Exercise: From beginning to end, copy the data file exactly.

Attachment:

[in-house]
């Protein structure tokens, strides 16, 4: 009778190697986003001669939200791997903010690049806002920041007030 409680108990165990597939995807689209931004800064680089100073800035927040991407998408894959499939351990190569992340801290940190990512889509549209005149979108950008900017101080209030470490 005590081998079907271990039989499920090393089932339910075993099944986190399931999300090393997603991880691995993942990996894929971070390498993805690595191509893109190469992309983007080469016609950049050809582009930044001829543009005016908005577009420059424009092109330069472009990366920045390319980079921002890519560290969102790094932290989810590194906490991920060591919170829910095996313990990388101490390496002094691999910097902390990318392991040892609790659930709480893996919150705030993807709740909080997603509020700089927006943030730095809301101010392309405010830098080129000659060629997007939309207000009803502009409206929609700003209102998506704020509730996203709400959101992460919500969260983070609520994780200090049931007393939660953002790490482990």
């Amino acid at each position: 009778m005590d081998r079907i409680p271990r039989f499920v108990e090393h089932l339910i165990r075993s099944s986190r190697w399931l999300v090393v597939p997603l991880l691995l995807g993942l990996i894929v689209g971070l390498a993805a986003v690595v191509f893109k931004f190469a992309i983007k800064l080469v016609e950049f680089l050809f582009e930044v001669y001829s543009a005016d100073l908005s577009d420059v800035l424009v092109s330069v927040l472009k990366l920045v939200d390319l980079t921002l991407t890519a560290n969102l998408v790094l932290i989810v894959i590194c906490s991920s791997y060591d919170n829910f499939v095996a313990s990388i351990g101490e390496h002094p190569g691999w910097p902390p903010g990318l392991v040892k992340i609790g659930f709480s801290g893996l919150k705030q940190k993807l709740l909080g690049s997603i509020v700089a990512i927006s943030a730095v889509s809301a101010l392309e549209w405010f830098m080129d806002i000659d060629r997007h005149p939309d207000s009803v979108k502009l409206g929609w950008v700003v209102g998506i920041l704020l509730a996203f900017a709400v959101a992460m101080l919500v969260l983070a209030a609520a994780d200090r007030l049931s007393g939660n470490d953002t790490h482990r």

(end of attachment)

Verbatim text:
[in-house]
């Protein structure tokens, strides 16, 4: 009778190697986003001669939200791997903010690049806002920041007030 409680108990165990597939995807689209931004800064680089100073800035927040991407998408894959499939351990190569992340801290940190990512889509549209005149979108950008900017101080209030470490 005590081998079907271990039989499920090393089932339910075993099944986190399931999300090393997603991880691995993942990996894929971070390498993805690595191509893109190469992309983007080469016609950049050809582009930044001829543009005016908005577009420059424009092109330069472009990366920045390319980079921002890519560290969102790094932290989810590194906490991920060591919170829910095996313990990388101490390496002094691999910097902390990318392991040892609790659930709480893996919150705030993807709740909080997603509020700089927006943030730095809301101010392309405010830098080129000659060629997007939309207000009803502009409206929609700003209102998506704020509730996203709400959101992460919500969260983070609520994780200090049931007393939660953002790490482990």
């Amino acid at each position: 009778m005590d081998r079907i409680p271990r039989f499920v108990e090393h089932l339910i165990r075993s099944s986190r190697w399931l999300v090393v597939p997603l991880l691995l995807g993942l990996i894929v689209g971070l390498a993805a986003v690595v191509f893109k931004f190469a992309i983007k800064l080469v016609e950049f680089l050809f582009e930044v001669y001829s543009a005016d100073l908005s577009d420059v800035l424009v092109s330069v927040l472009k990366l920045v939200d390319l980079t921002l991407t890519a560290n969102l998408v790094l932290i989810v894959i590194c906490s991920s791997y060591d919170n829910f499939v095996a313990s990388i351990g101490e390496h002094p190569g691999w910097p902390p903010g990318l392991v040892k992340i609790g659930f709480s801290g893996l919150k705030q940190k993807l709740l909080g690049s997603i509020v700089a990512i927006s943030a730095v889509s809301a101010l392309e549209w405010f830098m080129d806002i000659d060629r997007h005149p939309d207000s009803v979108k502009l409206g929609w950008v700003v209102g998506i920041l704020l509730a996203f900017a709400v959101a992460m101080l919500v969260l983070a209030a609520a994780d200090r007030l049931s007393g939660n470490d953002t790490h482990r």